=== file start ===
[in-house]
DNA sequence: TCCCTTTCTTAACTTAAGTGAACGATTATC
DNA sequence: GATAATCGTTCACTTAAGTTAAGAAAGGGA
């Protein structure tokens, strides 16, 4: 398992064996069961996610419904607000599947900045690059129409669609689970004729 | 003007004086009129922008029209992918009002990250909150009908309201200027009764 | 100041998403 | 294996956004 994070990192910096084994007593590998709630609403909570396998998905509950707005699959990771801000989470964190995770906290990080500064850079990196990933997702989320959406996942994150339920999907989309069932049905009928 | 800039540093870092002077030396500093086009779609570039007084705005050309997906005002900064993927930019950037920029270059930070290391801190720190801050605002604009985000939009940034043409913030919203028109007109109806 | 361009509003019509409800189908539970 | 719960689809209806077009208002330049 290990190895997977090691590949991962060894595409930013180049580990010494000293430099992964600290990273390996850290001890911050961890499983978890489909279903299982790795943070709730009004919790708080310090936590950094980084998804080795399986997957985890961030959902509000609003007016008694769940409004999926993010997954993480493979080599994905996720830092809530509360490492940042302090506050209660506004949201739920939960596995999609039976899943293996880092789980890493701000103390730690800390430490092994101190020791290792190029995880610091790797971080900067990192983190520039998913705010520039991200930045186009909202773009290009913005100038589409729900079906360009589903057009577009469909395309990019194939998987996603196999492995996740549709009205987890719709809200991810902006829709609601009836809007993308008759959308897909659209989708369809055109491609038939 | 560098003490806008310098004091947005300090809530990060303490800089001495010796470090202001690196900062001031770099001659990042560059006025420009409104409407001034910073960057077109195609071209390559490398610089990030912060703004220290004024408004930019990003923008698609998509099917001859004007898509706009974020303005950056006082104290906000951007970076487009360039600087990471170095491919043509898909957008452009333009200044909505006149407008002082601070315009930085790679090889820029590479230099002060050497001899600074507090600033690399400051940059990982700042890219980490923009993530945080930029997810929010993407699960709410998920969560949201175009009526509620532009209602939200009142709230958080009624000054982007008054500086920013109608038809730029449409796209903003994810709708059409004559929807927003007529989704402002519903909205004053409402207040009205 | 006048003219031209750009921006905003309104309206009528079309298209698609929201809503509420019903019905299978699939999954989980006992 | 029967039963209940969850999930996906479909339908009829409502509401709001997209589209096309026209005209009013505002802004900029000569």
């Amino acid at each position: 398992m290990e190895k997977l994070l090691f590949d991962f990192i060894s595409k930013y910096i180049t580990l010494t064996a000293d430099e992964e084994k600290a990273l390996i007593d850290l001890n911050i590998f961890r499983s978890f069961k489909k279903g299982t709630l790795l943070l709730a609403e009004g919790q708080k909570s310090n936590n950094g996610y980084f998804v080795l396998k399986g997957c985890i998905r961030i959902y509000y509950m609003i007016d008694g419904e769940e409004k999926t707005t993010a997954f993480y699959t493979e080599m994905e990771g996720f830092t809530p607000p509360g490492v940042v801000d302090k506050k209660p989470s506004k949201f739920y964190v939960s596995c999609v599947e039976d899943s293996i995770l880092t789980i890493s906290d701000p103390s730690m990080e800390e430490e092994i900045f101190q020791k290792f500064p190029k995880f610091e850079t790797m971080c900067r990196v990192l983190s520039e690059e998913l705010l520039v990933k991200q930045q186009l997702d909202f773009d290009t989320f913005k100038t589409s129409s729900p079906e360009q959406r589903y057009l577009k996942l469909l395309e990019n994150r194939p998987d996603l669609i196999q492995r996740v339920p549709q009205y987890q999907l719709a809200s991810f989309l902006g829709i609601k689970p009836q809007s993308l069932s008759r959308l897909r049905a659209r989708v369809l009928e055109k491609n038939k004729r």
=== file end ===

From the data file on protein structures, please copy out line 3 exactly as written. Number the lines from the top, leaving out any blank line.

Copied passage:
DNA sequence: GATAATCGTTCACTTAAGTTAAGAAAGGGA